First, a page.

But preparation has to happen on all levels, doesn’t it? Two weeks ago somebody might have deemed a practical guide to life in a pandemic hysterical, if not unthinkable. You still might feel that way. But we’re here, right on the brink, and we need to look at that guide anew and start thinking about the steps we take to make the prospect of a radical shift to our day-to-day lives as even-keeled and as kind-hearted as possible.
Now, here’s hoping I’m wrong about everything and we can keep living life as normal!
I wasn’t wrong.
I wish I was.
I made sure I had all of my stuff off campus yesterday so I don’t have to go there after the college starts conserving power to the academic buildings and shutting down computers. It’s an obvious move; none of us faculty are going to be working there at this point, we’re all at home doing education literally around the world. I have students in New Zealand and Spain, in Florida and Wisconsin and Colorado and Greeneville, Tennessee. This isn’t the type of student population I ever bargained on when I got interested in online education.
I’m social distancing in a part of the world where stubbornly continuing life as usual (or at least the illusion of life as usual) is the order of the day. I’m taking a pandemic seriously where my friends and neighbors are alternately cavalier and convinced the whole thing is overblown and furious and fuming that students who returned to our campus after Spring Break brought the virus with them.
I’m watching the collapse of my religious heritage accelerate between the continued evangelical support of this president as he self-evidently is increasingly clueless about how to lead, the willful and foolish reopening of the supposed evangelical flagship over the objections of its city leaders, and the editor of a leading evangelical journal actually write “The Eucharist itself is now subordinated to the false god of ‘saving lives'”, which is one way to put a stake through the heart of the entire pro-life movement.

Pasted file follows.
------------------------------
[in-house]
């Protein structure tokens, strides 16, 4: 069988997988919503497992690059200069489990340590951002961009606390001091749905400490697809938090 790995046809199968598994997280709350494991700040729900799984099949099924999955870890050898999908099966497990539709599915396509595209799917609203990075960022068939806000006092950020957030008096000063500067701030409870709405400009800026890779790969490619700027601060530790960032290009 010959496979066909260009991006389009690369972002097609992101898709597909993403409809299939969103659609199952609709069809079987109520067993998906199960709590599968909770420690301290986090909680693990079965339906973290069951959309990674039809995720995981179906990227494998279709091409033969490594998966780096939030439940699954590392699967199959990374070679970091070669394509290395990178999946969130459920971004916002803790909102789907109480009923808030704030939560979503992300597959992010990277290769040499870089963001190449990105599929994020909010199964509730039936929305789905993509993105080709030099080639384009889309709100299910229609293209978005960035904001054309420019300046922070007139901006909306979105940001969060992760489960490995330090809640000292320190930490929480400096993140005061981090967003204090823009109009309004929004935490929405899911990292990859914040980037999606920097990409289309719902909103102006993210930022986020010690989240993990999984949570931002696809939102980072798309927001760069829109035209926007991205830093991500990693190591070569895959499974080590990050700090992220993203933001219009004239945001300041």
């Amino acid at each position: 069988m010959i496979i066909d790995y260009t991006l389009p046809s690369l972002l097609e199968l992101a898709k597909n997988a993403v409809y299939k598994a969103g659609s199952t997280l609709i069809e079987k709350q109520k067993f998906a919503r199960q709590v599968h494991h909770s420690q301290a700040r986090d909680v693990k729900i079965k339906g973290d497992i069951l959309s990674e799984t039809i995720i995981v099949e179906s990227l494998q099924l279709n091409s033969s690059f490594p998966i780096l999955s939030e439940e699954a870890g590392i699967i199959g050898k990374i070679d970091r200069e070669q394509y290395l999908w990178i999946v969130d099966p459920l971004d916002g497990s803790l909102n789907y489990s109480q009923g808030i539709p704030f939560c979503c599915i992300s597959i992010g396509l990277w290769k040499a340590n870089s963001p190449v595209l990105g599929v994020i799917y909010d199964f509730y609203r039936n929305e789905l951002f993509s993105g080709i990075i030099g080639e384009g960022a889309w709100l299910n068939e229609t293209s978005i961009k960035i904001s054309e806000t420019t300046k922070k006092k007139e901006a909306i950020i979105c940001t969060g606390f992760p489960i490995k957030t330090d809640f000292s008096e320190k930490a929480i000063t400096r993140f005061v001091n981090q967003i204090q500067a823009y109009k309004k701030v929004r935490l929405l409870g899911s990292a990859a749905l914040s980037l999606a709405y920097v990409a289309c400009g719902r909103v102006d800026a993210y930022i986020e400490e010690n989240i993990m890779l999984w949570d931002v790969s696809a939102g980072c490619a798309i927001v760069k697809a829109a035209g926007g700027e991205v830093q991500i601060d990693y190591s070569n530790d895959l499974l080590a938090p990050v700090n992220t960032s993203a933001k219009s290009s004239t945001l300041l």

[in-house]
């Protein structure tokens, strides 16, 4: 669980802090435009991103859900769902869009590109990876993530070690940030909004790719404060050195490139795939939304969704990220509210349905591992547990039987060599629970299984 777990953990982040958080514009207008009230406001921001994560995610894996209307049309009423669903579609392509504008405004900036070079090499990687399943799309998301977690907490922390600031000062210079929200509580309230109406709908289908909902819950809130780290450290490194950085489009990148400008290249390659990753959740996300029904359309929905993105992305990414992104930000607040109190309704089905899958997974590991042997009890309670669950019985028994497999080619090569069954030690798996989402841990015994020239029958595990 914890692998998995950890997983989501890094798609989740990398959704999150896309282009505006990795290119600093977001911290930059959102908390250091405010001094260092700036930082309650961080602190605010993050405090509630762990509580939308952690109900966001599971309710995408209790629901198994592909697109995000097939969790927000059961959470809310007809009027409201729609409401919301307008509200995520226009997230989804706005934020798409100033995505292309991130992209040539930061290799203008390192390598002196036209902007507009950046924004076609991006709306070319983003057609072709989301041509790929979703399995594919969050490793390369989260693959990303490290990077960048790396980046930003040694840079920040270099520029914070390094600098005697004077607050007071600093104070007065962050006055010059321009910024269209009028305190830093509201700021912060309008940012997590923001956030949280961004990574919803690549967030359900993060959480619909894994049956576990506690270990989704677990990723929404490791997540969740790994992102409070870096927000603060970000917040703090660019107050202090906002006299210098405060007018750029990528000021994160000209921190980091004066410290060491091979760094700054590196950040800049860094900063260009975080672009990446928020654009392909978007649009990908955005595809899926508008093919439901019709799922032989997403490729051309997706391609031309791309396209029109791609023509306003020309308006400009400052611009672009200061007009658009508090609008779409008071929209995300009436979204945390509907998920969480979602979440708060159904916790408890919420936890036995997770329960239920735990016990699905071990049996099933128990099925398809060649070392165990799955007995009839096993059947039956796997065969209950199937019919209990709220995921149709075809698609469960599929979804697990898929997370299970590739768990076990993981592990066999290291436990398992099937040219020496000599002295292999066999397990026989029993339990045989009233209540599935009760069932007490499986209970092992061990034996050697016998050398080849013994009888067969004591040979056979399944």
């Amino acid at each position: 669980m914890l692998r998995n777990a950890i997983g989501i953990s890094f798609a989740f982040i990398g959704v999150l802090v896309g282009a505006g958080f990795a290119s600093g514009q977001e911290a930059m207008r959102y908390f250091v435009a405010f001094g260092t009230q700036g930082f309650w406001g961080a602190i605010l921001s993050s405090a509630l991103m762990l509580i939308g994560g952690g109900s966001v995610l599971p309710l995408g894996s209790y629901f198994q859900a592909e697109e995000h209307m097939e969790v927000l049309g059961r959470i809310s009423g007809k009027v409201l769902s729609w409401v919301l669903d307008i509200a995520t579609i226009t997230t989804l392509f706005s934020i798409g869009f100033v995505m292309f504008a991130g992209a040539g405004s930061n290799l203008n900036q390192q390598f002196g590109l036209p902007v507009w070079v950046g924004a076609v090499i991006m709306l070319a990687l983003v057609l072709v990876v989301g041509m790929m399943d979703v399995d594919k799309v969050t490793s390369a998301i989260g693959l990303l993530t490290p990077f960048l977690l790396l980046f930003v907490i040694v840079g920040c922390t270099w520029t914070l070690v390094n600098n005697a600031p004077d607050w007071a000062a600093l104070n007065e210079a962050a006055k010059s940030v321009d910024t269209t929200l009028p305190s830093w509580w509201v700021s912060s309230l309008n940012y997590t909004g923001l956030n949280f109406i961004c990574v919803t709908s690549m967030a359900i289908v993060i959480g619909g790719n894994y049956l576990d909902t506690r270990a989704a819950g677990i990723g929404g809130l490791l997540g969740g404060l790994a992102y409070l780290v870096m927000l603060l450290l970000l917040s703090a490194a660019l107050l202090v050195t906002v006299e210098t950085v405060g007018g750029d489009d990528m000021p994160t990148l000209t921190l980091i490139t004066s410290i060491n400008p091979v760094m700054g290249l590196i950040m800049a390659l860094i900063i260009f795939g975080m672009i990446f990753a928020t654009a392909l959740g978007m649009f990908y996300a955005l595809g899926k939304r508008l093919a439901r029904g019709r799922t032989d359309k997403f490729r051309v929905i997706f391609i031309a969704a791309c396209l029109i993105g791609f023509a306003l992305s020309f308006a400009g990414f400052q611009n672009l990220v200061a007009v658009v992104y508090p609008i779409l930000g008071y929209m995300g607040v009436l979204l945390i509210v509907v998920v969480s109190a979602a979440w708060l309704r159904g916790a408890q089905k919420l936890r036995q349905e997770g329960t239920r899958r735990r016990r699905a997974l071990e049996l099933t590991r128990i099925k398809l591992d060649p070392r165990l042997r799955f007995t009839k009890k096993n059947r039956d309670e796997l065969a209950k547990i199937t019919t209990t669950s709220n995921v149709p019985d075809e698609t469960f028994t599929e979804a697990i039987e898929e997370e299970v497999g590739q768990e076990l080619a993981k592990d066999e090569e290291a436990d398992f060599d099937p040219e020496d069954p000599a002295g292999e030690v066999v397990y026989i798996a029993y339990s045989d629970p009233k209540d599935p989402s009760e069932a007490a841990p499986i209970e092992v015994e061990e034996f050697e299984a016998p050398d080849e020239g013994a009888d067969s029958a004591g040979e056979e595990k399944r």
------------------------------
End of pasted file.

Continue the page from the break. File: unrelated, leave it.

The preparations to do this “remote learning” we’re going through right now is the one thing I feel like I can still control, and where I still feel a measure of comfort working. The shelter-in-place necessity is in all honesty the easy part; the work of making online learning happen is pretty straightforward. It’s all the other garbage that is wearying.
I’ve never been shy about loving rural America, or about embracing the challenge that comes with being a scholar within rural America. But it’s work that comes with a measure of isolation and solitude; there are precious few other people who comprehend the tension that comes with the work. Right now I feel as isolated as I’ve ever felt in my life, and while I miss being in the midst of the classroom and the lab with my students, the social distancing has comparatively little to do with that. I’m personally closer to the scholars who don’t understand why I’ve stayed here. The people who live around me reject the expertise that I represent.
I hear all kinds of people in my sphere of influence being wistful about a time in the future where things return to normal. But by living here, I know things haven’t been that kind of “normal” for a very long time. The fact that we have this president, and that so many of my neighbors embrace him and support him even now, in the midst of such spectacular failure, is evidence of that.
I’m supposed to be hopeful. I got complimented yesterday on how calm I’ve been and how affirming I’ve been in the midst of all of this. There are a lot of people who I’m around whose lives have been thrown into an upheaval that they didn’t deserve, and that is doing damage far beyond the inconveniences of a closed school or a workplace remanded to the home. I owe it to them to be kind and to be positive.
But none of that changes how utterly alone I feel, and how persuaded I am that the current crisis is going to get far, far worse for everyone before it gets better – how very real the prospect is that decades of neglect and selfishness have created not merely a world I will be fortunate to survive unscathed, but a world I will be fortunate to survive at all.
And meanwhile I continue to work from this couch like I’m a normal college instructor whose course load was simply coincidentally shifted suddenly from all in-person to all online.